Interview with Brendan Marsh of Spotify

Interview with Brendan Marsh of Spotify

This is me hearing Spotify. Yeah the man in the suit… If you know Spotify only for its music and its company culture then you are missing one more perk. Yep, it’s their agile culture! In Agile Greece 2015 we had  Kristian Lindwall & Cliff Hazell presenting our keynote on “Why autonomy is at the heart of Agility” and we got a whiff of Spotify’s agile culture.  Missed the last one? This year we are proud to have Brendan Marsh from Spotify! Brendan is Product Owner for Spotify’s Desktop Infra team and IMHO one hell of a person to talk to and learn from him. And what a session that will be: Spotify Running: Lessons learned from building a ‘Lean Startup’ inside a big tech company. We are really excited to have Brendan in Agile Greece Summit 2016 and looking forward to his keynote session. Did you get your ticket?   Q: Could you briefly introduce yourself? My name is Brendan and I’m a Product Owner for Spotify’s Desktop Infra team. In the 3 years I’ve been working at Spotify, I’ve spent most of that time as an Agile Coach, coaching various teams ranging from Data Infrastructure to Spotify’s Running experience. I’m the guild coordinator for our Innovation Guild and I’m passionate about Innovation, Product Discovery and all things Agile/Lean. Q: What will your talk be about, exactly? Why this topic? I’m going to talk about how I coached a cross-functional team to build Spotify Running. Specifically, how we discovered what to build and what my learnings were from essentially trying to build a Lean Startup within a big tech company. I believe Product Discovery...
3 necessary management mindshifts in a fast-changing world

3 necessary management mindshifts in a fast-changing world

Changing an organization (irrespective whether big or small) into being Agile and Anti-fragile in a world changing at an exponential pace requires such a radical paradigm shift that no successful transformation can happen without a top-down approach, in terms of Company values, Management culture, Vision and Business goals. Nevertheless it is far too easy and far too common to fall into temptation that becoming an Agile organization means making a bunch of development teams work with Scrumand that managers, well, they are clever enough that can handle themselves. But, given the importance of the top-down part in the enterprise change, the very first step is actually starting from managers, for them to understand the why, be able to share and communicate the Vision, embrace the Agile values and be ready to support people with a new leadership style. Based on the empirical evidence I collected both in the organizations I coached and in others I observed, below are the three top management mindshifts needed to create the right conditions for people and teams in the trenches to succeed and get astonishing results. I will also offer some hands-on suggestions to change agents and coaches about how to trigger the different mindshifts. 1. FROM Excluding themselves from the change TO Taking onwership of the change Many managers (especially senior managers) think that Agile and Scrum is just for development.They seems not to understand all implications, especially what for instance Scrum really means for them. They often think that transitioning to Agile is just the umpteenth process improvement program, which can be delegated to process people: they have just to allocate...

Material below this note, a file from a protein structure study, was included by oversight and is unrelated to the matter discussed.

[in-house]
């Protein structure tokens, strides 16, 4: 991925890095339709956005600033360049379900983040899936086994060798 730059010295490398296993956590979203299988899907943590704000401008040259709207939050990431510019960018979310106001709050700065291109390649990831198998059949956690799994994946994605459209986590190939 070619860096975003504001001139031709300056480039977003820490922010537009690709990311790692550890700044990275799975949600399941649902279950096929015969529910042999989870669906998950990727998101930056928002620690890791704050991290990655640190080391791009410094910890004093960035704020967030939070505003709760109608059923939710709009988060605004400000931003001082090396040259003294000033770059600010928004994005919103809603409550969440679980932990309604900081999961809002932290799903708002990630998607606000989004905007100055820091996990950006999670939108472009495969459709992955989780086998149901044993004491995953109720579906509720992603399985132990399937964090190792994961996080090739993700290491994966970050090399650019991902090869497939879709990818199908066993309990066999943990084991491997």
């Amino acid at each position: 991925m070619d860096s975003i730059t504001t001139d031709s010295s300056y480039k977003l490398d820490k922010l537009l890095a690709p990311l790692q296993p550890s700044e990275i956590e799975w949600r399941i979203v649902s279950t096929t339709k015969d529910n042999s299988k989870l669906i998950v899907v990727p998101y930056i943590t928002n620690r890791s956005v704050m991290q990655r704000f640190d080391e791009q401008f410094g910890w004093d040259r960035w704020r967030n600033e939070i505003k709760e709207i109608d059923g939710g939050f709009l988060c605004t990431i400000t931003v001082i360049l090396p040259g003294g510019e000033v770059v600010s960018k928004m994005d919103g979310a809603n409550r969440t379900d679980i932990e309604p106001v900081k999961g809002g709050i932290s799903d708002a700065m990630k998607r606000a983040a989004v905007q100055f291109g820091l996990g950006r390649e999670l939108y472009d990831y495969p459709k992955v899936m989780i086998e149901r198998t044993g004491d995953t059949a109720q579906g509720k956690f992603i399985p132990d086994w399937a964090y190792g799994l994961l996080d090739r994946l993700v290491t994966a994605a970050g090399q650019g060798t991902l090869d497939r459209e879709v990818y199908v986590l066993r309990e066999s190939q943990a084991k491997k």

Interview with Jurgen Appelo

Interview with Jurgen Appelo

Agile Greece Summit 2015: Level Achieved Agile Greece Summit 2016: Booting up! Have Jurgen Appelo as Keynote speaker: Pure Awesomeness!   Great Tony… Now tell me who is Jurgen Appelo? Jurgen is a top keynote speaker and writer, pioneering management in creative organizations. Inc.com has called him a Top 50 Leadership Expert, a Top 50 Leadership Innovator and a Top 100 Great Leadership Speaker. He is the author of the book Management 3.0, which describes the role of the manager in agile organizations. The rest I will leave it for him. We are really excited to have him in Agile Greece Summit 2016 and looking forward to his keynote session. Did you get your ticket? Now that you are done with it, let’s proceed to Jurgen’s interview then. Q: Could you briefly introduce yourself? My name is Jurgen Appelo, I have been a manager for many years and I’ve learned a lot about how to manage agile organizations. First as CIO of a web development company, now as CEO of Happy Melly, my own little global company. Q: What will your talk be about, exactly? Why this topic? I will discuss managing the system for happiness. I find it important that employees enjoy their jobs. Because only when they are happy, they will play, run experiments, learn, innovate and create meaningful products and services. Q: What do you think could be the main gain for participants in your session? I offer some concrete examples of practices that you could try with your own teams. But more importantly, I will try to inspire people to come up with their own experiments. Q: Can you give some...
Where do we religiously follow Scrum

Where do we religiously follow Scrum